Results for category "Soil Preparation"

Fresh Bread and Farewell

Our final day WWOOFing at Lynch Mill has arrived and we are saddened to be leaving this place full of lessons and lovely walks.  In the morning after our regular chicken duty, we needed to put the beds to sleep that had been laid with manure in days past.  This entailed cutting out sheets of black plastic tarpaulin to be laid over the top of them and placing bricks along the edges to avoid any slippage.  Once this task was completed on the four beds of various sizes from previous days, we moved back into the kitchen for a lesson in bread making!

First Mo outlined the basic needs for bread: yeast, flour, a bit of oil and sugar for the yeast to eat – today, honey.  She also explained why we were using strong flour, or bread flour, instead of “regular” all-purpose flour.  When kneaded, strong flour creates gluten strands to enable leavening of the bread, whereas standard flour doesn’t react in the same way.  Here are the steps we went through:

1. Place 500 grams of flour, measured out to exact weight, in a mixing bowl.

2. Place one big tablespoon of honey, or 2 normal sized ones, into a small glass.  Add hot water to halfway full and melt honey until completely dissolved.

3. Next, add 2 1/2 teaspoons of quick yeast and stir.  Foam indicates the yeast has been activated.

4. Now, make a well in center of the flour and add a pinch of salt and about 2 Tablespoons of oil.

5. Begin mixing starting from the inside of the well and working your way outwards, adding a little flour at a time and also adding warm water, as needed, to mix in all of the flour.  The dough should be only slightly sticky and the flour all well incorporated.

6. When ready, turn out the dough onto a floured board.  We moved to using wheat flour here.  Wheat flour is from a much tougher grain, which means it takes more work to form the dough and longer to knead the dough to form the gluten strands.

7. Knead the dough by pushing outwards with your palm and then folding the dough back onto itself, turning the dough a quarter turn and repeating.  Regularly flour the board, as needed.  Continue until the dough stops sticking to the board and your hands.  It should be a bit glossy and recover itself when poked or pulled, rather than breaking or separating.

8. Place dough back into the bowl and coat with a little oil.  Cover and leave to rise for about an hour or until doubled in size.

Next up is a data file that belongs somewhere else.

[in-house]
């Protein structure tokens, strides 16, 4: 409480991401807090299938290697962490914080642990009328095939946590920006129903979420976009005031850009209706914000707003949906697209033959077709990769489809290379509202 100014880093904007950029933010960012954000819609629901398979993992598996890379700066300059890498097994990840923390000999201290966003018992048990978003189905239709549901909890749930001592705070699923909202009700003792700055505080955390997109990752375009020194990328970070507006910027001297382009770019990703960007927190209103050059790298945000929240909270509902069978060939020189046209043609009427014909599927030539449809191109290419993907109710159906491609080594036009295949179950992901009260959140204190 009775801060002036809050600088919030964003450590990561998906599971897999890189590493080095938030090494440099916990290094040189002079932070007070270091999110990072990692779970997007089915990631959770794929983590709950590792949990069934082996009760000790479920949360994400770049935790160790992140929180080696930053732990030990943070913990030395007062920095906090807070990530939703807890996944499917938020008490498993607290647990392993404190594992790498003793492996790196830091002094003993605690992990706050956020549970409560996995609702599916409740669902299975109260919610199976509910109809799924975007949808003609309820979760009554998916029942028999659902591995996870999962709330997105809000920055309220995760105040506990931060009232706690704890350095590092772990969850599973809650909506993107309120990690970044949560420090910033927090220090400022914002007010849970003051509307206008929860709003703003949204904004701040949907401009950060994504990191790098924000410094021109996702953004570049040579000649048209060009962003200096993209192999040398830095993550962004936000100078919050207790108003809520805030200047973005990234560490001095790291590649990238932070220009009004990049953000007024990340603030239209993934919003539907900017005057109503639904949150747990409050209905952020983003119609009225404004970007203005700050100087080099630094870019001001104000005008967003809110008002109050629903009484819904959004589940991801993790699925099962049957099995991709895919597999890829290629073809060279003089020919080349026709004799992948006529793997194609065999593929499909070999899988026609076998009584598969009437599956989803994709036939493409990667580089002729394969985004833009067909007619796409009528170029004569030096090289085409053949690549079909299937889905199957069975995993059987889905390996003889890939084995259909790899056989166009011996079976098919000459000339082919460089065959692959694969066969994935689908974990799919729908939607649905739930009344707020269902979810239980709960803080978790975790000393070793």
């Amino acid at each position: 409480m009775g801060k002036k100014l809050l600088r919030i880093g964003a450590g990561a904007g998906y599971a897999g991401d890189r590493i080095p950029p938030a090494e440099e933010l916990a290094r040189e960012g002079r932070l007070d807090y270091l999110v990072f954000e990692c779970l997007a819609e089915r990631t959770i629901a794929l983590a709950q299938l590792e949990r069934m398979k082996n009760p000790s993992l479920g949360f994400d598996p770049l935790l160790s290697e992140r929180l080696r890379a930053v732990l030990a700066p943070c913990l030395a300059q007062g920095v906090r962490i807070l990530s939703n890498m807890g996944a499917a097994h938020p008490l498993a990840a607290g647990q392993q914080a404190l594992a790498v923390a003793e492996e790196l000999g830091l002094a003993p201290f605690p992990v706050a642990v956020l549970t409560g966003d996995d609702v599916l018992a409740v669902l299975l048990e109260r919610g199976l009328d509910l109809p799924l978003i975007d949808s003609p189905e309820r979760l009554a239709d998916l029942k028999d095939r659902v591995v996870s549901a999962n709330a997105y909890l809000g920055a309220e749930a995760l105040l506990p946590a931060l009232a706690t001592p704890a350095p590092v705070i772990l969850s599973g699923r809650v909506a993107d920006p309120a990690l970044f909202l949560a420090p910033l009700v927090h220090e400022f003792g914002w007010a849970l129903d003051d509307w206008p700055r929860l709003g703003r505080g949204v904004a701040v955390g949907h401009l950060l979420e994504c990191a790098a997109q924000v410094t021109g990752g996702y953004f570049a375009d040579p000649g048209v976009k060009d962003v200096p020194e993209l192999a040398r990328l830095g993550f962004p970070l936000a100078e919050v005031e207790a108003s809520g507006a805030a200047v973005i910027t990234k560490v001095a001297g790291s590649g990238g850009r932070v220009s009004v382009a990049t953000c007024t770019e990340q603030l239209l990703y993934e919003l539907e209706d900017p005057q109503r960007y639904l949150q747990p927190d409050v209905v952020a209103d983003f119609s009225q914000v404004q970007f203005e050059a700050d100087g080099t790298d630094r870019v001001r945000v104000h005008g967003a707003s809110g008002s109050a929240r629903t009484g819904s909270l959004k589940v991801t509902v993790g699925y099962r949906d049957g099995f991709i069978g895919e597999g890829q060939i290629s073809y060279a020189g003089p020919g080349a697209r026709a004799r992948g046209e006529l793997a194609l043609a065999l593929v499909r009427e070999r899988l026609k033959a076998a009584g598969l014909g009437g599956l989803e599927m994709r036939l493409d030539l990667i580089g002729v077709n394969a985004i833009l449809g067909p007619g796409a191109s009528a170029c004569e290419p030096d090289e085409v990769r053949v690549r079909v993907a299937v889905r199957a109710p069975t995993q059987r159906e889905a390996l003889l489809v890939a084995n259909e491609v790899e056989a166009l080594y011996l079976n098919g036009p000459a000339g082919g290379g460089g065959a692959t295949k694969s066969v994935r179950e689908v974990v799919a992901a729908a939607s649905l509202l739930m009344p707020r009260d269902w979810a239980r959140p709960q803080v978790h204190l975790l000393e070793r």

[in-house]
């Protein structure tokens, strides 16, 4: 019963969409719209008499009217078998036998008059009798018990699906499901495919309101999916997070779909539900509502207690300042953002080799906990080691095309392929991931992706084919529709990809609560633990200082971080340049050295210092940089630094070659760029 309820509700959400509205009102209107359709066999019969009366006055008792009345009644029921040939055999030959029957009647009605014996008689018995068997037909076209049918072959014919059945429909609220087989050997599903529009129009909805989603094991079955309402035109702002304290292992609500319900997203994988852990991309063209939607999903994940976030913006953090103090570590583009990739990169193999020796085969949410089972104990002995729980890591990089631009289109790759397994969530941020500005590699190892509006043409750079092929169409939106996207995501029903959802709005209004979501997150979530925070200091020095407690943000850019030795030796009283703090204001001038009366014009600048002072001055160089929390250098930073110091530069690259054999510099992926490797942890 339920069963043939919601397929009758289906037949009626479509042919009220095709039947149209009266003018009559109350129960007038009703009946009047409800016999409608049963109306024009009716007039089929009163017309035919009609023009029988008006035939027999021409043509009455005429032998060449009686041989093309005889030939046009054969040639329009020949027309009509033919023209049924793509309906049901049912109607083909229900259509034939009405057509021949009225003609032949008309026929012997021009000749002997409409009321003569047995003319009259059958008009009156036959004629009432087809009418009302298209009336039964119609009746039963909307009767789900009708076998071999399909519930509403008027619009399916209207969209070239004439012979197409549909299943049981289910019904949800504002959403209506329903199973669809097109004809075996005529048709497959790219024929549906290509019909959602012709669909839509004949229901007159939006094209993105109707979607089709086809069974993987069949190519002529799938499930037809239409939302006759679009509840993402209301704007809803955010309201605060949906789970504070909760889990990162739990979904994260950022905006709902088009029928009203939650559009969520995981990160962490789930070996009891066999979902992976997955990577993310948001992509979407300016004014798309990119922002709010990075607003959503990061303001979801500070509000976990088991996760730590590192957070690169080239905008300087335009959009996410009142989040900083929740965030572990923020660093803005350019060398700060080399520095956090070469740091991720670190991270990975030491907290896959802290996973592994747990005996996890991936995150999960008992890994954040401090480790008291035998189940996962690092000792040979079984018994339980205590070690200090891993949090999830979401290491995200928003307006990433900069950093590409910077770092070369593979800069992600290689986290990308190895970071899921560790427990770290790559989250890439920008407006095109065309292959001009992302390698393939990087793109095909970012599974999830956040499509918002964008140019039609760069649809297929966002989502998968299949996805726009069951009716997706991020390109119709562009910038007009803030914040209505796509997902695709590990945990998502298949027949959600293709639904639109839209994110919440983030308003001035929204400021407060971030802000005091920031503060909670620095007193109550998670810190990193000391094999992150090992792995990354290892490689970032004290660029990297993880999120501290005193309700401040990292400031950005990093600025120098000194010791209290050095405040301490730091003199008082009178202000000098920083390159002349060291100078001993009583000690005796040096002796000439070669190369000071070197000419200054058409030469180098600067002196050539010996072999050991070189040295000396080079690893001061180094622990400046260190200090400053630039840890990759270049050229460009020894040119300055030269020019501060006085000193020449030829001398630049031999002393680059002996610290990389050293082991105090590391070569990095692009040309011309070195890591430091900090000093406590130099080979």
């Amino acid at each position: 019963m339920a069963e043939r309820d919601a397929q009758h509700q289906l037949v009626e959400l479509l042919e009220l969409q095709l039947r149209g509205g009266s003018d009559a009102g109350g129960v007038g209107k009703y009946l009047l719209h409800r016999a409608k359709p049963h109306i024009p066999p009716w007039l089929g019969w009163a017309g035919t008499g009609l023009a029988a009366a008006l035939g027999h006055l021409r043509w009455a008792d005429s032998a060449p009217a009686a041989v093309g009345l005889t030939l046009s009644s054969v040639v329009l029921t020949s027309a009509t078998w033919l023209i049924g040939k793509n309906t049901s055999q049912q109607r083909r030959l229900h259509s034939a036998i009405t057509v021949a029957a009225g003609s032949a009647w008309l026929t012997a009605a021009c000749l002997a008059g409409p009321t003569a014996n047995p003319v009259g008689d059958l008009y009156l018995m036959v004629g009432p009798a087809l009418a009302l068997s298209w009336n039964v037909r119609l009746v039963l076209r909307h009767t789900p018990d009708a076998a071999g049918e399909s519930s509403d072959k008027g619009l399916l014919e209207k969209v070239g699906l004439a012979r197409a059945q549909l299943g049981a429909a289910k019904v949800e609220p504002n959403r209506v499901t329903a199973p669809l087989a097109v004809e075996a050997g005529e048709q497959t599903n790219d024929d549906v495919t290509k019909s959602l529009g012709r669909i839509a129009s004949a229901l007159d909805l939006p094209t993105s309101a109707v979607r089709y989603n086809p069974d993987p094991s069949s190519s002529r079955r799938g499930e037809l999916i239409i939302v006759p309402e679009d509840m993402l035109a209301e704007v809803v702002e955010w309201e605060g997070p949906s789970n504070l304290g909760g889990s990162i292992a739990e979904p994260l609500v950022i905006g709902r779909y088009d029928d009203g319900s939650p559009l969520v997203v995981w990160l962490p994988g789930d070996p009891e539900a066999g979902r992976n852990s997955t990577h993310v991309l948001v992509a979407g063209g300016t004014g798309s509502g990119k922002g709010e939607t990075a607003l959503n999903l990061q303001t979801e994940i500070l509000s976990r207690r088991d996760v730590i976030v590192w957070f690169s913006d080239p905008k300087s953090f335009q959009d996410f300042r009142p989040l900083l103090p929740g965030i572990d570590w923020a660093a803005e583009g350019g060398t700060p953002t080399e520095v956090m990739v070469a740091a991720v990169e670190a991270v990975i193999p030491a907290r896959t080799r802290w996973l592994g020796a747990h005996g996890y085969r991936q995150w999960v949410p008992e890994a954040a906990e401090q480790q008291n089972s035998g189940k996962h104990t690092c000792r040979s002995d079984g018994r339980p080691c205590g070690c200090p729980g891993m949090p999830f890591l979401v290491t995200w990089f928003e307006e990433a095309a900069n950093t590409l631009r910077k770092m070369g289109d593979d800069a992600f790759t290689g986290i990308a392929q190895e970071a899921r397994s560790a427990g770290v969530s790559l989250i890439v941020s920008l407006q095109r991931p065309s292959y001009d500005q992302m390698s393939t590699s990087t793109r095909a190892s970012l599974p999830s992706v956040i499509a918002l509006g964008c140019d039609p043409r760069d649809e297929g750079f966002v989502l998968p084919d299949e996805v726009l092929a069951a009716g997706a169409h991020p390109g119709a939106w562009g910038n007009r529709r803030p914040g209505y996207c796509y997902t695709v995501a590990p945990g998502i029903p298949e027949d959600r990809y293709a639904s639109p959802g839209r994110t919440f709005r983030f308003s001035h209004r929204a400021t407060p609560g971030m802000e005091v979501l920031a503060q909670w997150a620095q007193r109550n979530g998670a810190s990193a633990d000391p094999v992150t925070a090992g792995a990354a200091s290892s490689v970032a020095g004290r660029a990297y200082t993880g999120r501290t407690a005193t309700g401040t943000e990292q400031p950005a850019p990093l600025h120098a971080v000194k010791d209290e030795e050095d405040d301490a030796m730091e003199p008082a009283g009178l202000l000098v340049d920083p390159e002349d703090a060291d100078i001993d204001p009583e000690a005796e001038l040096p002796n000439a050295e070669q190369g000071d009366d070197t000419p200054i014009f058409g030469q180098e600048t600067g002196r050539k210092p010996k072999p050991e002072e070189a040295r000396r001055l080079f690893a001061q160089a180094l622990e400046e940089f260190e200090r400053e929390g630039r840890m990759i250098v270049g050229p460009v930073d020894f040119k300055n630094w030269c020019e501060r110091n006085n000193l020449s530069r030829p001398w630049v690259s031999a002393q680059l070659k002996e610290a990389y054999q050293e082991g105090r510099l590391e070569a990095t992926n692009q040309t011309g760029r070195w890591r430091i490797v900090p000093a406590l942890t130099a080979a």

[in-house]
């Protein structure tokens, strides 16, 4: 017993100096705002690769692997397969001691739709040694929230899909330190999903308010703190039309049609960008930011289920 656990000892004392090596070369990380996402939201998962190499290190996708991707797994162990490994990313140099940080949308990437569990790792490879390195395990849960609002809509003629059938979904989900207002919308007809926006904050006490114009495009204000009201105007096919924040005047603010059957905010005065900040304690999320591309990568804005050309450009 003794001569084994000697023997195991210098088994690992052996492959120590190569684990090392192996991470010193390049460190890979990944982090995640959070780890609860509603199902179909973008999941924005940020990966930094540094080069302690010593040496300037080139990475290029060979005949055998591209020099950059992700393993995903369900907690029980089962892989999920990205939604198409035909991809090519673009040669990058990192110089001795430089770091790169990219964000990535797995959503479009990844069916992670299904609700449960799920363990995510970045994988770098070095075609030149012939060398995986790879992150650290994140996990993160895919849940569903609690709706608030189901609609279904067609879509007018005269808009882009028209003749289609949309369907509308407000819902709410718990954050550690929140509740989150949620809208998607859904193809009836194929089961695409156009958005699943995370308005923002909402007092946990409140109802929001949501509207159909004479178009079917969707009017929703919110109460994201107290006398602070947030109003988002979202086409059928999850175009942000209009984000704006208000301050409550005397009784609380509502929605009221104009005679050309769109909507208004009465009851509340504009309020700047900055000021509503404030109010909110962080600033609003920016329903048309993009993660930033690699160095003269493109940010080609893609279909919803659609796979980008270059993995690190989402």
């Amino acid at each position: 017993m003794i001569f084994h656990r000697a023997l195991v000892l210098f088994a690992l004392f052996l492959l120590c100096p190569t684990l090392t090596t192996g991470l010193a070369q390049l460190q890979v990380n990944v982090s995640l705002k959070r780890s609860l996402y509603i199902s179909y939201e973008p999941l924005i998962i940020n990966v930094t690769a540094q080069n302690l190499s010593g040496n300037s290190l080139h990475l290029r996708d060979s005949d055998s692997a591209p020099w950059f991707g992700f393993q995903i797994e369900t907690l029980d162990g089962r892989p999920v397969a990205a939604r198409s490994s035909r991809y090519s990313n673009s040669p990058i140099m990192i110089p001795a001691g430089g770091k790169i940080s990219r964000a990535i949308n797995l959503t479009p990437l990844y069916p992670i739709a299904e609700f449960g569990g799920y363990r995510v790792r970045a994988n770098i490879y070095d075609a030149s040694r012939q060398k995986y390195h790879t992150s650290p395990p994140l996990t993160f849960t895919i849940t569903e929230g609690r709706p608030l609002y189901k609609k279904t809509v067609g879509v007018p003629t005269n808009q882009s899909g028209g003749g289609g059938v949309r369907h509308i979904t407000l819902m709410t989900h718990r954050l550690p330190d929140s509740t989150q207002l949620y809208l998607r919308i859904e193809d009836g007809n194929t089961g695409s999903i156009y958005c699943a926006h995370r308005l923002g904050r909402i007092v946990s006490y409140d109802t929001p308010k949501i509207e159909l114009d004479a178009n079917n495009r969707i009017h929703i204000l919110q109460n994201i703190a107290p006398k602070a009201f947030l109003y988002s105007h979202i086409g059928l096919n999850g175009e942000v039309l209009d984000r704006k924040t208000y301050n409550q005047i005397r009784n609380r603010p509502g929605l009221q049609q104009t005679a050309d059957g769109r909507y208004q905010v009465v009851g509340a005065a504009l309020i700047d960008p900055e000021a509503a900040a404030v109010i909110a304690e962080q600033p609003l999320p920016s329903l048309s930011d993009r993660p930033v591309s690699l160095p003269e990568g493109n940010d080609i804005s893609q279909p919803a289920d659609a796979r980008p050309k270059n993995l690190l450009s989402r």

9. Turn dough out onto a floured board and punch out the excess air.  Here, our host made her dough into a loaf of bread to eat with lunch – yum!  We moved on to create apple cinnamon pinwheel rolls with it.  So, we sprinkled flour onto the top, as well, and then rolled flat.

10. We then each spread 3 jars of the apple cinnamon jam made in the post Making Jam While the Sun Shines over the surface of the dough, leaving an edge free of jam to seal the bread to itself, and rolled it up so that the jam swirled inside.

11. Finally, we cut the roll into pieces about an 1 1/2 or 2 inches wide and laid flat into a baking tray.  Once they rose again to almost double their size, they went into the oven to cook.  When golden brown and only very slightly cooled, they went right into our mouths for a taste test.  Jam approved!  Bread approved!  Apple cinnamon jam pinwheels, fantastic!

After our lunch of garden soup, fresh hot bread and more apple cinnamon jam pinwheels, we headed back to the polytunnel.  We spread manure and laid black plastic tarpaulin with brick placeholders onto the two side beds that were now empty of plants and weeds.

At the close of our final day at Lynch Mill, we went for the evening walk that we’ve become accustomed to over the last couple of weeks. As we headed along the cliff tops overlooking the small village of Porlock, we appreciated for one last time the rugged beauty of the English Coastline and reminisced about our experiences learning from Mo and Guy, our kind hosts. We returned to a dinner of vegetable lasange that Mo had cooked especially for our final evening’s meal and after enjoying a delicious third helping, trundled upstairs to begin preparing for the next stage of our adventure.

Loving Simplicity